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Cartels, Gangs, Grow in Mexico Under 'Hugs' Policy

Gangs affiliated with Mexico’s two largest drug cartels — battling to the death over market share — have grown in number and influence since President Andrés Manuel López Obrador took office in 2018 and imposed a violence-control policy he called “hugs, not bullets," the Wall Street Journal reports. Criminal gangs behind the U.S. drug epidemic are seeing accelerated growth, commanding greater control over more territory in Mexico, where they are largely free to murder rivals, neuter police, seize property and strong-arm municipalities into giving them public contracts. Arrests by Mexico’s national guard, created under López Obrador to replace federal police, fell to 2,800 in 2022 from 21,700 in 2018, according to the national statistics agency. Mexico’s retreat from interdiction opened the door to an expansion of criminal enterprises by cartels whose most lucrative business remains the production and transport of fentanyl and methamphetamine to the U.S. Softening prices for cocaine and marijuana have squeezed profits, prompting cartels to broaden extortion rackets and pursue new moneymaking schemes.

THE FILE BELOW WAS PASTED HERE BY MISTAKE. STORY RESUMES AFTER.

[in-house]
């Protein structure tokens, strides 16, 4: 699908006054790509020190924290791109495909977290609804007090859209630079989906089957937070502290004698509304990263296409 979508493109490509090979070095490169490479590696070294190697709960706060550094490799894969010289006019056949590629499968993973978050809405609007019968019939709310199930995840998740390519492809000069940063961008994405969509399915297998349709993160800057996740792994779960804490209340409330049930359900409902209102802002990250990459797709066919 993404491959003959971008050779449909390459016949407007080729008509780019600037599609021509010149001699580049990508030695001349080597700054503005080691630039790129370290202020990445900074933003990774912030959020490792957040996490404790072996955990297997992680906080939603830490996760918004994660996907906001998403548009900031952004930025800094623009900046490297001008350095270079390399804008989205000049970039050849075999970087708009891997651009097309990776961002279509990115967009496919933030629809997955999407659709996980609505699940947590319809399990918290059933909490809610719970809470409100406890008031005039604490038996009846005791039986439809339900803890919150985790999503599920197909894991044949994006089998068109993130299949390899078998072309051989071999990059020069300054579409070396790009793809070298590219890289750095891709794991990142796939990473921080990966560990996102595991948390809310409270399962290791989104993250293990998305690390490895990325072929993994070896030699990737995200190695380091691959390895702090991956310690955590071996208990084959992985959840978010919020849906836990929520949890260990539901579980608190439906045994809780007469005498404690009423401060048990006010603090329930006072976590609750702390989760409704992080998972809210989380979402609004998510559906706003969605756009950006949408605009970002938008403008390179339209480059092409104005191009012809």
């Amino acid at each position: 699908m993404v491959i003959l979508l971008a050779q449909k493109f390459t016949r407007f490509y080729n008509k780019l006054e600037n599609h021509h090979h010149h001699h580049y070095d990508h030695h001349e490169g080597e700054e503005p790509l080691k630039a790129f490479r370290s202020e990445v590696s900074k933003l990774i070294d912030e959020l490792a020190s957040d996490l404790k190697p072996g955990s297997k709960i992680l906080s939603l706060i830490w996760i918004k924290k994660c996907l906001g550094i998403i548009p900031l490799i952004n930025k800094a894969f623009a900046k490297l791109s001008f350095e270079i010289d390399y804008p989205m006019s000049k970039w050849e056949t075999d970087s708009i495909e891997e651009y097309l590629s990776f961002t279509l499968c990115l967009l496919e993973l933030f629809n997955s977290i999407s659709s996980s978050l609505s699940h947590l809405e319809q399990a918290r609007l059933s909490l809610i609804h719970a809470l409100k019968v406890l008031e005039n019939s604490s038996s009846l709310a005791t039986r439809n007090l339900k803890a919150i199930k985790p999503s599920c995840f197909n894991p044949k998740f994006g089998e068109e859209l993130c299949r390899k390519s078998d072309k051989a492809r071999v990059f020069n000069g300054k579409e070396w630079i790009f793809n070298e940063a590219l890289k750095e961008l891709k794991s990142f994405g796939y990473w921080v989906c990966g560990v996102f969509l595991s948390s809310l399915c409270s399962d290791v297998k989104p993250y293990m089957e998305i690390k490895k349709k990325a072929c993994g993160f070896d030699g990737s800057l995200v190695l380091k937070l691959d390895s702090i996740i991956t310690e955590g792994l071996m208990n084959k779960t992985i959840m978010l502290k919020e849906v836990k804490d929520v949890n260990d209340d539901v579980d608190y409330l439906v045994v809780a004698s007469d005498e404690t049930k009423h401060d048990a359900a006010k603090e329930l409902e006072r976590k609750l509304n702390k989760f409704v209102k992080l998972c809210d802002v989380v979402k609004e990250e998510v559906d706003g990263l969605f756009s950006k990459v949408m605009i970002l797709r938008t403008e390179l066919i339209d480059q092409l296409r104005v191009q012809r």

Under the threat of force, city mayors are appointing gang members to local treasury offices, said two former mayors in Mexico’s state of Guerrero. Those jobs effectively give cartels control over contracts for municipal construction, procurement and other public services. Killings of government officials, candidates and political party members rose to 355 in 2023 from 94 in 2018, said Sandra Ley, a security expert at the México Evalúa research center. “It’s not just violence,” she said. “It is political, social control.” The spread of cartel control and increasingly violent tactics have driven Mexican families to the U.S. in record numbers. Around 87,000 Mexicans traveling with children were apprehended on the Southwest U.S. border in the fiscal year that ended Sept. 30, nearly four times as many as in the previous year, according to Border Patrol data. In December, nearly 30,000 were detained. By diversifying into migrant smuggling, cartels profit even from people trying to escape their control. 

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A daily report co-sponsored by Arizona State University, Criminal Justice Journalists, and the National Criminal Justice Association

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